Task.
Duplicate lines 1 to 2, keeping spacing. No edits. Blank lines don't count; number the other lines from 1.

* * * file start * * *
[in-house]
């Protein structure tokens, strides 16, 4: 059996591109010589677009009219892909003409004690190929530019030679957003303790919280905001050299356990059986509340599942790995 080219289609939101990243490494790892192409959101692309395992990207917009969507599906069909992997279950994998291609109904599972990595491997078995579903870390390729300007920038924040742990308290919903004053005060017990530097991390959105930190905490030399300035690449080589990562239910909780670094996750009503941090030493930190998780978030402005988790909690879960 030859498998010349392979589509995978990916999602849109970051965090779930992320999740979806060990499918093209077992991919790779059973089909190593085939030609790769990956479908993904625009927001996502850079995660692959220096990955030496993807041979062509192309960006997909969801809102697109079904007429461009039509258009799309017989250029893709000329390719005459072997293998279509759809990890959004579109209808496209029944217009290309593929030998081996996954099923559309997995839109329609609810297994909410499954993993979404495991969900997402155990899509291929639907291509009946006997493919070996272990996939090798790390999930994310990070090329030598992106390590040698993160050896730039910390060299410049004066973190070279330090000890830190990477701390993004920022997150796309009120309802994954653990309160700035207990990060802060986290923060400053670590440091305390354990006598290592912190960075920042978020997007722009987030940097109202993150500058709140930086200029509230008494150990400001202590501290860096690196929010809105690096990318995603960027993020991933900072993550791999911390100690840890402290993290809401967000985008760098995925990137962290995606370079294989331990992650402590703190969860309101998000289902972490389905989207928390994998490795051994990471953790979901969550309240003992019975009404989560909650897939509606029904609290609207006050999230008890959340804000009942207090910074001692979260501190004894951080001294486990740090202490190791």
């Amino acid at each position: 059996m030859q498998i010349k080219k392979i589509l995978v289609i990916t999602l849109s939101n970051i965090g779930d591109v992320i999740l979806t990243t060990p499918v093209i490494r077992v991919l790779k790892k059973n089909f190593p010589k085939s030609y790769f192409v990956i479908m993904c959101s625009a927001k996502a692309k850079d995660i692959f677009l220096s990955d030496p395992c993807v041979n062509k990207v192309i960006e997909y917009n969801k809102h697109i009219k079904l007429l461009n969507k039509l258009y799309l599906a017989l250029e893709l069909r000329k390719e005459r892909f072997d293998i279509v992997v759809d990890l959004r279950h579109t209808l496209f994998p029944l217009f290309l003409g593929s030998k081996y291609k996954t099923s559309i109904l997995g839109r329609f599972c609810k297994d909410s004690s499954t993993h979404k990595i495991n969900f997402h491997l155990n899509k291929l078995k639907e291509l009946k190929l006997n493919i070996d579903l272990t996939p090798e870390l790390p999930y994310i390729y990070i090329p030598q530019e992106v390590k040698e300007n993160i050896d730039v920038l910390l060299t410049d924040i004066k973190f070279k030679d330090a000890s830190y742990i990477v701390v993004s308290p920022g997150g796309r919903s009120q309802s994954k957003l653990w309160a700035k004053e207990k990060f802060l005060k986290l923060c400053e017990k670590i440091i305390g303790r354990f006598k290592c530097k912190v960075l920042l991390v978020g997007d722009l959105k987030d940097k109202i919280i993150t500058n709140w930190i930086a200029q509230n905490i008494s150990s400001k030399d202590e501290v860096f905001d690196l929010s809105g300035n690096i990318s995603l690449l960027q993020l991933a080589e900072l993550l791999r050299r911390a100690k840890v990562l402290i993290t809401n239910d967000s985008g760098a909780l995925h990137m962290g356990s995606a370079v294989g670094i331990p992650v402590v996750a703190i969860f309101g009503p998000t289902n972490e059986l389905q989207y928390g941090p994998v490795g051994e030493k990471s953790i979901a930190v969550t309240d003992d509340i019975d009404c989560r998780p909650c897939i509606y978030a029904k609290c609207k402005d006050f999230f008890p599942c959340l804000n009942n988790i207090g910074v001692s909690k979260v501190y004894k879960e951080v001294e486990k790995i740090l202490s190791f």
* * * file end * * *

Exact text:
[in-house]
């Protein structure tokens, strides 16, 4: 059996591109010589677009009219892909003409004690190929530019030679957003303790919280905001050299356990059986509340599942790995 080219289609939101990243490494790892192409959101692309395992990207917009969507599906069909992997279950994998291609109904599972990595491997078995579903870390390729300007920038924040742990308290919903004053005060017990530097991390959105930190905490030399300035690449080589990562239910909780670094996750009503941090030493930190998780978030402005988790909690879960 030859498998010349392979589509995978990916999602849109970051965090779930992320999740979806060990499918093209077992991919790779059973089909190593085939030609790769990956479908993904625009927001996502850079995660692959220096990955030496993807041979062509192309960006997909969801809102697109079904007429461009039509258009799309017989250029893709000329390719005459072997293998279509759809990890959004579109209808496209029944217009290309593929030998081996996954099923559309997995839109329609609810297994909410499954993993979404495991969900997402155990899509291929639907291509009946006997493919070996272990996939090798790390999930994310990070090329030598992106390590040698993160050896730039910390060299410049004066973190070279330090000890830190990477701390993004920022997150796309009120309802994954653990309160700035207990990060802060986290923060400053670590440091305390354990006598290592912190960075920042978020997007722009987030940097109202993150500058709140930086200029509230008494150990400001202590501290860096690196929010809105690096990318995603960027993020991933900072993550791999911390100690840890402290993290809401967000985008760098995925990137962290995606370079294989331990992650402590703190969860309101998000289902972490389905989207928390994998490795051994990471953790979901969550309240003992019975009404989560909650897939509606029904609290609207006050999230008890959340804000009942207090910074001692979260501190004894951080001294486990740090202490190791």